This week saw a dedicated crowd gathered on a beautiful summer’s day at Melbourne’s Shrine of Remembrance gardens to witness the formal dedication of a tree and the unveiling of a commemorative plaque honouring the role of Lemnos in the Gallipoli campaign.
An initiative of the Lemnos Gallipoli Commemorative Committee, this tree dedication and plaque unveiling formally recognises the role of Lemnos in Melbourne’s pre-eminent commemorative space.
The service took place as part of this year’s Armistice of Mudros commemorative service at the Shrine. This recognises the Armistice for its bringing World War I across the Western Mediterranean and the Middle East to an end, releasing thousands of Allied prisoners who would begin the long journey home as the Armistice took effect on 31 October 1918.
It was my honour to address the assembly, drawing their attention to the significance of the day in the history of the Hellenic link to Anzac. Not only did Lemnos play this important role in the ending of the war but the same Mudros Bay where the Armistice was concluded aboard the British warship HMS Agamemnon, was also the place where the Anzacs had assembled before the landings at Gallipoli more than three years earlier.
Lemnos and the shores of the bay had played host to the tens of thousands of Australian and other Allied troops that came to Lemnos throughout the campaign – whether that was to train, be treated in its many field hospitals or to rest and recuperate. There were 130 Australian nurses who served in two of the three Australian field hospitals on the Island throughout the campaign providing essential medical care to the wounded and sick. And 148 Australians were buried across East Mudros and Portianos Military Cemeteries, amongst the other 1,300 Allied dead buried there. But these Australians also enjoyed the hospitality of the island, visiting its villages and churches, eating its food and drinking its beverages, bathing in the Islands mineral springs baths and otherwise enjoying this beautiful island in the northern Aegean.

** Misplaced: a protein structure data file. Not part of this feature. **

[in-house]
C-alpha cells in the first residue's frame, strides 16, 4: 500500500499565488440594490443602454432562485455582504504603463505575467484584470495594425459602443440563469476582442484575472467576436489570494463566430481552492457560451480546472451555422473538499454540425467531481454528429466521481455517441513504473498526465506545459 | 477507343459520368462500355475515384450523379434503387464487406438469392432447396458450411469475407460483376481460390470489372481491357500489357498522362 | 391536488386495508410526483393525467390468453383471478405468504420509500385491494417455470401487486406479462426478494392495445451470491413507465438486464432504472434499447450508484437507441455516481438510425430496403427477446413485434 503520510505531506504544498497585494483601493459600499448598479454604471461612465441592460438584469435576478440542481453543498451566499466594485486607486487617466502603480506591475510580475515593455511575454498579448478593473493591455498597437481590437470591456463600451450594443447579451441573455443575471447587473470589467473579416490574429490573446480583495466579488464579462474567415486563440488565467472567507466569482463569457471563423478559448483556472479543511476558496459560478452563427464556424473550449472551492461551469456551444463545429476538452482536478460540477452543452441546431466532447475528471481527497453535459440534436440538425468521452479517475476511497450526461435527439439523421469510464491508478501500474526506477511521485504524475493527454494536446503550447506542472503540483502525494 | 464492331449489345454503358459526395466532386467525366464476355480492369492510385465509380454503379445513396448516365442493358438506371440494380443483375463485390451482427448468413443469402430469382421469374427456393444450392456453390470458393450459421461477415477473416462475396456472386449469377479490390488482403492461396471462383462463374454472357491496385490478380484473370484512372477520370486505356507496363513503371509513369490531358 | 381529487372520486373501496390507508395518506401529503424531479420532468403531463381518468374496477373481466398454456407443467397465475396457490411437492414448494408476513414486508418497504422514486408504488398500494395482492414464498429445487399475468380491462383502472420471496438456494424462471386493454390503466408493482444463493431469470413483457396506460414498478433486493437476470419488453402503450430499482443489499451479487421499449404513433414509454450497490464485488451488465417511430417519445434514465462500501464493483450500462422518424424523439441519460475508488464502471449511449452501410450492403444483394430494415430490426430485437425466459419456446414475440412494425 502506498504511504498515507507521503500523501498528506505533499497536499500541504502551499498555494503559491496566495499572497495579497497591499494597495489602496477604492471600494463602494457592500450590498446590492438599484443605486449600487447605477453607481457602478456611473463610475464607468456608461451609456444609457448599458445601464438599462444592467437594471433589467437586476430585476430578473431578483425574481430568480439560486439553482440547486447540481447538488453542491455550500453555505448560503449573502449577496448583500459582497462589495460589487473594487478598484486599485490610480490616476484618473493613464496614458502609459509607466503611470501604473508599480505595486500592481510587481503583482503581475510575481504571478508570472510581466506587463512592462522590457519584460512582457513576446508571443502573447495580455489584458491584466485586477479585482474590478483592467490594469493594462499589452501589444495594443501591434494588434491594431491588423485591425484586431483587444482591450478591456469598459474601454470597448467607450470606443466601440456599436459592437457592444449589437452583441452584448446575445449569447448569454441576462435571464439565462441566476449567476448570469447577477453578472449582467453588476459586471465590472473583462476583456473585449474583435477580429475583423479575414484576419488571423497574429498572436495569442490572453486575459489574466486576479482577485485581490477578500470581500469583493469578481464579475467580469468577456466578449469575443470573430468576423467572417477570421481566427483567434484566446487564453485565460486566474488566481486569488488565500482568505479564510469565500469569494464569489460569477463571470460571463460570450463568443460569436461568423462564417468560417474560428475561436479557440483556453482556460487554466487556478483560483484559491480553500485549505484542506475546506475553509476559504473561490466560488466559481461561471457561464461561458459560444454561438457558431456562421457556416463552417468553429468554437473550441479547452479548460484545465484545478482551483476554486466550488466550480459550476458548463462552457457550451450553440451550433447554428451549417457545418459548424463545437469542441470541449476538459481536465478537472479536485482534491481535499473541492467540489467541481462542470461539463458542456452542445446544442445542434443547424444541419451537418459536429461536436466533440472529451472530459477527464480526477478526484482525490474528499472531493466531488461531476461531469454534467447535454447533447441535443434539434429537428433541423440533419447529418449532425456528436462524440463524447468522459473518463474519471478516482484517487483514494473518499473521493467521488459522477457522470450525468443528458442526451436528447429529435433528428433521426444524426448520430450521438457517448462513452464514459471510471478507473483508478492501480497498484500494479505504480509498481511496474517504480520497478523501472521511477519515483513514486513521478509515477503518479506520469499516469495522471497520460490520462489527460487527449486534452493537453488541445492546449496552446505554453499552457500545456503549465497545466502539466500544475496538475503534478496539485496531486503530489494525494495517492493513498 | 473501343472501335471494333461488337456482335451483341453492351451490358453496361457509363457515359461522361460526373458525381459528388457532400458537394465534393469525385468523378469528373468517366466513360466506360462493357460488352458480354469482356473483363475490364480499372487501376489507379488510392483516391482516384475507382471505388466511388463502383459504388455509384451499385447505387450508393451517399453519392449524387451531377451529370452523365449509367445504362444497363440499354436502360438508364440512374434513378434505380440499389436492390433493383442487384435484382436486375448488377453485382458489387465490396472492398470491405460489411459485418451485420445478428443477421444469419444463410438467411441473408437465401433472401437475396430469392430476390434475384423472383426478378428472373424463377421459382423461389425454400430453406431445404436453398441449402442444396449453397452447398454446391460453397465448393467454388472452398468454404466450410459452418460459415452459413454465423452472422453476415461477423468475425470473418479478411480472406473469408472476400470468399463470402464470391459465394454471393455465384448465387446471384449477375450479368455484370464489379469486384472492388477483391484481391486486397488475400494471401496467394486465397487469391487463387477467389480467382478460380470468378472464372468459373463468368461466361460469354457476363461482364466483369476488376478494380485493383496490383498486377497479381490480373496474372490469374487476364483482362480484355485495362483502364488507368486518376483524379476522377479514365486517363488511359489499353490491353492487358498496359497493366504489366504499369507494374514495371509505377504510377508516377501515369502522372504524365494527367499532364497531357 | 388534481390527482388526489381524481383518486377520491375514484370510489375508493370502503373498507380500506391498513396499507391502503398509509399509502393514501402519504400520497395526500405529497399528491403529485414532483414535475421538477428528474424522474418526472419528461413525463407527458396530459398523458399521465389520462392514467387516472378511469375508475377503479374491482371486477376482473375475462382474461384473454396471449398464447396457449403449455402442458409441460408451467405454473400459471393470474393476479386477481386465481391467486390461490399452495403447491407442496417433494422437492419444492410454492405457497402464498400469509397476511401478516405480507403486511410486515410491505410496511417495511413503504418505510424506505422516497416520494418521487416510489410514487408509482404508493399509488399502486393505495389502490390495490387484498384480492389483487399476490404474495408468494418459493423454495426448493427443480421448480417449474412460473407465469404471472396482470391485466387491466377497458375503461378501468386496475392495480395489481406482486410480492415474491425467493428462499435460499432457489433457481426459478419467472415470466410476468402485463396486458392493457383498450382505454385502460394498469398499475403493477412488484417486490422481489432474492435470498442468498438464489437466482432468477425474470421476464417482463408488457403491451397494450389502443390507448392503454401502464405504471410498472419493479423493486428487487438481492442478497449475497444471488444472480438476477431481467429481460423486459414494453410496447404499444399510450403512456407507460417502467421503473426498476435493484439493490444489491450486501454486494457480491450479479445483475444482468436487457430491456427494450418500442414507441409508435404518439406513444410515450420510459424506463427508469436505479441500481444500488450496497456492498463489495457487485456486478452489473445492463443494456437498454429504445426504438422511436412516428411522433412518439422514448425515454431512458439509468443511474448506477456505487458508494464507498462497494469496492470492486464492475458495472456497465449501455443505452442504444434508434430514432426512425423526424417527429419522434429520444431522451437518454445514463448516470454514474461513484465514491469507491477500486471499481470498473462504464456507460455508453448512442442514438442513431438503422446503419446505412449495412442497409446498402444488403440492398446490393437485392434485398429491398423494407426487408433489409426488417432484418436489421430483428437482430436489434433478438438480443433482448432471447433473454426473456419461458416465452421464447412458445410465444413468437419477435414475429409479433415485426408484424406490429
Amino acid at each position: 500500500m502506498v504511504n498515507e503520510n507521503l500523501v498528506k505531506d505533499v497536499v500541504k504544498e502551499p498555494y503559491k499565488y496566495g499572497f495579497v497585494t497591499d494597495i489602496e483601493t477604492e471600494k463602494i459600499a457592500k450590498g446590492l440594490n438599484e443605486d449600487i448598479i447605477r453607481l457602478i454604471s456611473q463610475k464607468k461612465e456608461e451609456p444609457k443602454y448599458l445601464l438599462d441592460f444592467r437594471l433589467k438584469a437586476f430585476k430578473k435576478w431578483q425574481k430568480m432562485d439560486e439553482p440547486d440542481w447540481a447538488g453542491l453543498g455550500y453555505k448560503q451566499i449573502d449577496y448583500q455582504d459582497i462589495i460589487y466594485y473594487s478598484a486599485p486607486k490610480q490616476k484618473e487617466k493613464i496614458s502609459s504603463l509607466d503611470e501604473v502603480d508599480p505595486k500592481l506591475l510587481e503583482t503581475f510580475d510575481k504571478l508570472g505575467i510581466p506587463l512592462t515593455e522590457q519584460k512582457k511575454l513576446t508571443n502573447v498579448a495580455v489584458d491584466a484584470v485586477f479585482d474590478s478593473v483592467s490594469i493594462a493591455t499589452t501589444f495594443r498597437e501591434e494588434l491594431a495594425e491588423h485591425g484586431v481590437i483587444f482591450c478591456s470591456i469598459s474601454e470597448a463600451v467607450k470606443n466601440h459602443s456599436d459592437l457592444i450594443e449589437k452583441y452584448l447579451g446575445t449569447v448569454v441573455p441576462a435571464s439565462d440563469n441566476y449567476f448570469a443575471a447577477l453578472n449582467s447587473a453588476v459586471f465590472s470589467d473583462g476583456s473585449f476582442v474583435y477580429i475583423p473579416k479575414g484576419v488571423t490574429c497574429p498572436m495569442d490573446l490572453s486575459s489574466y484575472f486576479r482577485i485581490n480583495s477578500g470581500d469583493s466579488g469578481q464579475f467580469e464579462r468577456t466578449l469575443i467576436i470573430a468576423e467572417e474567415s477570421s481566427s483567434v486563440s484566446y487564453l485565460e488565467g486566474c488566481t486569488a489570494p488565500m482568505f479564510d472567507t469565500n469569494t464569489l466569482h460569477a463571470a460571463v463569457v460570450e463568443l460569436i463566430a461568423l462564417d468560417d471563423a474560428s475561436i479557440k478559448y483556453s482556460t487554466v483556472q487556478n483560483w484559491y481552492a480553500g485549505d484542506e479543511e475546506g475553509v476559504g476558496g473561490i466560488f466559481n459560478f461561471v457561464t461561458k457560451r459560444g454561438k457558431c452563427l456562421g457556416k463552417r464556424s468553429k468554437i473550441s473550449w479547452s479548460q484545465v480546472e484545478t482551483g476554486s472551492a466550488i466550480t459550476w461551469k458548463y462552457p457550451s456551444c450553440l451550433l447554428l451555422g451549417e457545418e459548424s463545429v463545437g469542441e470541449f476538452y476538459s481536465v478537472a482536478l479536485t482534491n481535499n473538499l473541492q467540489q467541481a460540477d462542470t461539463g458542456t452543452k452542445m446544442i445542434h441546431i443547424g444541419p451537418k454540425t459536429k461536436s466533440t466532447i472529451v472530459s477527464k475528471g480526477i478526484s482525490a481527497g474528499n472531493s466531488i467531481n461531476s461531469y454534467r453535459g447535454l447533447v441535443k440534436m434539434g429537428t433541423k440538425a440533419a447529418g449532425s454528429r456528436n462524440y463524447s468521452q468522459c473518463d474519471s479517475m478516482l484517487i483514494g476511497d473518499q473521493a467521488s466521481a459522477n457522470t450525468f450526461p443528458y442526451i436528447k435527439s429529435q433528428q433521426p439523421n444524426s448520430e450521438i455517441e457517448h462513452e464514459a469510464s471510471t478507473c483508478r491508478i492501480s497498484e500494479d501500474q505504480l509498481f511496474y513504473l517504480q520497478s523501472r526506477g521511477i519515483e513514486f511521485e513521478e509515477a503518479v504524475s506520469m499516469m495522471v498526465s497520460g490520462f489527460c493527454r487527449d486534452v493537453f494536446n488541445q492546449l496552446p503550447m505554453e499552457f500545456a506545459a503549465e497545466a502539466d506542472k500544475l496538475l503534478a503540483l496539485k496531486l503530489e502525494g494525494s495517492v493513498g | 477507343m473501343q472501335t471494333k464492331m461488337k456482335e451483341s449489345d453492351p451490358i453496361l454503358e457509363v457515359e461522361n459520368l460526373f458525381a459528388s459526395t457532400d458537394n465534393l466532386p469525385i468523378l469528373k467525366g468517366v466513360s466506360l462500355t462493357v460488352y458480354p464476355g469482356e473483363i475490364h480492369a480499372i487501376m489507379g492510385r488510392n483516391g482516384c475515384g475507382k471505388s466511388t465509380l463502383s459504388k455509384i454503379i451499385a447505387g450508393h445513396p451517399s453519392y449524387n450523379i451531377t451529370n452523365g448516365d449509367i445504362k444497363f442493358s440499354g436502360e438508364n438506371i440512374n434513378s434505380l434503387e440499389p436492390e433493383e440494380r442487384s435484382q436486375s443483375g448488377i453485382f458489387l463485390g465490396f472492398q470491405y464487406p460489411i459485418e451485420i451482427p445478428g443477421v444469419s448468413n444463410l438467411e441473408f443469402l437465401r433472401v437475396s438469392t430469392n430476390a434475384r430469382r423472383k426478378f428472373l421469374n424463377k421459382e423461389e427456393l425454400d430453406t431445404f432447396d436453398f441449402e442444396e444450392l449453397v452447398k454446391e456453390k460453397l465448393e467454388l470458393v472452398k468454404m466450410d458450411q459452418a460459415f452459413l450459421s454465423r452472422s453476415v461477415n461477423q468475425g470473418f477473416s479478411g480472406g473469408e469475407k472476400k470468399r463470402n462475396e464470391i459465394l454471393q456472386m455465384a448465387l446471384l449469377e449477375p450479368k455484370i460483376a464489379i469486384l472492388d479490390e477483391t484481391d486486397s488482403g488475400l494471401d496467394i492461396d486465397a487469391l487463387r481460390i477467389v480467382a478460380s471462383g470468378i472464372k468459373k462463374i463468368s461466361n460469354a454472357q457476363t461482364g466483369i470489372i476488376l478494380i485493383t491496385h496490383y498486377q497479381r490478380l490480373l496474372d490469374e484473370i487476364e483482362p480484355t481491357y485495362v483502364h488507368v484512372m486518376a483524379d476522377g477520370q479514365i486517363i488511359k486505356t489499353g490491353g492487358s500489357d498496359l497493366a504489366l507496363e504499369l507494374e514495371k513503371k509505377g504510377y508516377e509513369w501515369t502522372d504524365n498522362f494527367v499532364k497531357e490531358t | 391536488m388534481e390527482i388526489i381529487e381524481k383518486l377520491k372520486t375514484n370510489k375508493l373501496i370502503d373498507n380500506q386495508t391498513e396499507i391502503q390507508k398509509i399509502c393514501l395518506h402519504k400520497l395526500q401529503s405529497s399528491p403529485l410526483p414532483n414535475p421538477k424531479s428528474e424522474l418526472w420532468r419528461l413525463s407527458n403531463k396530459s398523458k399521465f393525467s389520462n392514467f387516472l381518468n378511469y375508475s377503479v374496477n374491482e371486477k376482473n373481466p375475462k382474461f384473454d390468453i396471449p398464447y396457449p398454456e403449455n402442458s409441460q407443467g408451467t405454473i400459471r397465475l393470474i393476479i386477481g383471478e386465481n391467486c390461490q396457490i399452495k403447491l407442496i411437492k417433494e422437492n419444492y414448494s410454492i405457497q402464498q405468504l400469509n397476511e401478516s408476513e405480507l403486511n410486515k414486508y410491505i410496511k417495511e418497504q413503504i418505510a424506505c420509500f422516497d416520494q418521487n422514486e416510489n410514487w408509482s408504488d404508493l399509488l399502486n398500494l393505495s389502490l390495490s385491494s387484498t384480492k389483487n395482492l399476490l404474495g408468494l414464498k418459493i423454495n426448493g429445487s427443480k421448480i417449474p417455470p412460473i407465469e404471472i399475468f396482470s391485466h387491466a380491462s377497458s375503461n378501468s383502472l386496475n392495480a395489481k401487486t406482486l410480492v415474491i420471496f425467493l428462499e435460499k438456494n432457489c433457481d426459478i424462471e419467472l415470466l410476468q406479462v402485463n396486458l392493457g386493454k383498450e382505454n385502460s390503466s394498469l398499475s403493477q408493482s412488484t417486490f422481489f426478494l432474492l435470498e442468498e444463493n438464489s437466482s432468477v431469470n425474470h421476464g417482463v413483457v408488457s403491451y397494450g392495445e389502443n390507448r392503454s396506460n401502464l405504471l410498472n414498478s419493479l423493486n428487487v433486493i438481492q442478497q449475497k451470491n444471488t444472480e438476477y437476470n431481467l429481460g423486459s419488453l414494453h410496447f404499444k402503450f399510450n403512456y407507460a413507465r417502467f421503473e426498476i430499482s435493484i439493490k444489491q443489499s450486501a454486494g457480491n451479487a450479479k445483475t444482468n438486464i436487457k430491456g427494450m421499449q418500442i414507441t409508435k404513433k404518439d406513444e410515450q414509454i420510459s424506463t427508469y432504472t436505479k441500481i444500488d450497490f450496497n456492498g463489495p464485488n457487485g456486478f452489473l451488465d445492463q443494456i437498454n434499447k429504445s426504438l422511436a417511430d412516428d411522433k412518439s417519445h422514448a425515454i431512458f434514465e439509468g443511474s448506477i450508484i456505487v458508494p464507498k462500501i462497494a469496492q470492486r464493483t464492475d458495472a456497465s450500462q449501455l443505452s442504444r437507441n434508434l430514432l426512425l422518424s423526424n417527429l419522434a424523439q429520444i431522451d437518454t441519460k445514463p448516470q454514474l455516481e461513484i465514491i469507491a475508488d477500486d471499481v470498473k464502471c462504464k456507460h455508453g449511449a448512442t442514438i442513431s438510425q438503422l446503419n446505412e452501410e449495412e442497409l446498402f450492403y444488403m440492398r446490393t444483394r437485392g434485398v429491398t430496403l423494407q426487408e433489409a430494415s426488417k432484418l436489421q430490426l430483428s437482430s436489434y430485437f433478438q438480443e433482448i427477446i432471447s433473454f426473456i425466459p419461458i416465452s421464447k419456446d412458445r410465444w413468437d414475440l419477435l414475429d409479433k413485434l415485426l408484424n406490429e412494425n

For all these reasons it is appropriate that Lemnos is now recognised in the grounds of the Shrine. In my address I pointed out that we could not have found a better location, situated as the tree is in the WWI section of the gardens, with nearby plaques commemorating many of the units that served on Lemnos, with the great Shrine building nearby. On behalf of the Committee I thanked the Shrine Trustees for their support for this initiative.
The event was attended by many dignitaries, including Mr Dimitrios Michalopoulos, the Consul of the Hellenic Republic, The Hon Ted Baillieu former Premier of Victoria and chair of Victorian Anzac Centenary Committee and Shrine Life Governor Lieutenant Colonel Adrian Lombardo. The Presidents of the Nurses RSL Sub-Branch Col (Ret) Jan McCarthy ARRC, the Hellenic RSL Sub-Branch Mr Steve Kyritsis OAM and the Essendon RSL Mr Ange Kenos were all in attendance. Mr Antonis Tsourdalakis, Chair of the Battle of Crete and Greece Commemorative Council and Ms Arlene Bennett, President of the Nurses Memorial Centre as well as representatives of Victoria’s Lemnian and Krythian communities were also present.
The Committee was particularly pleased to see the attendance of descendants of those who served on Lemnos during the Gallipoli campaign, joining the Committee’s Executive Member Deb Stewart, the grand-daughter of Staff Nurse Evelyn Hutt of the 3rd Australian General Hospital.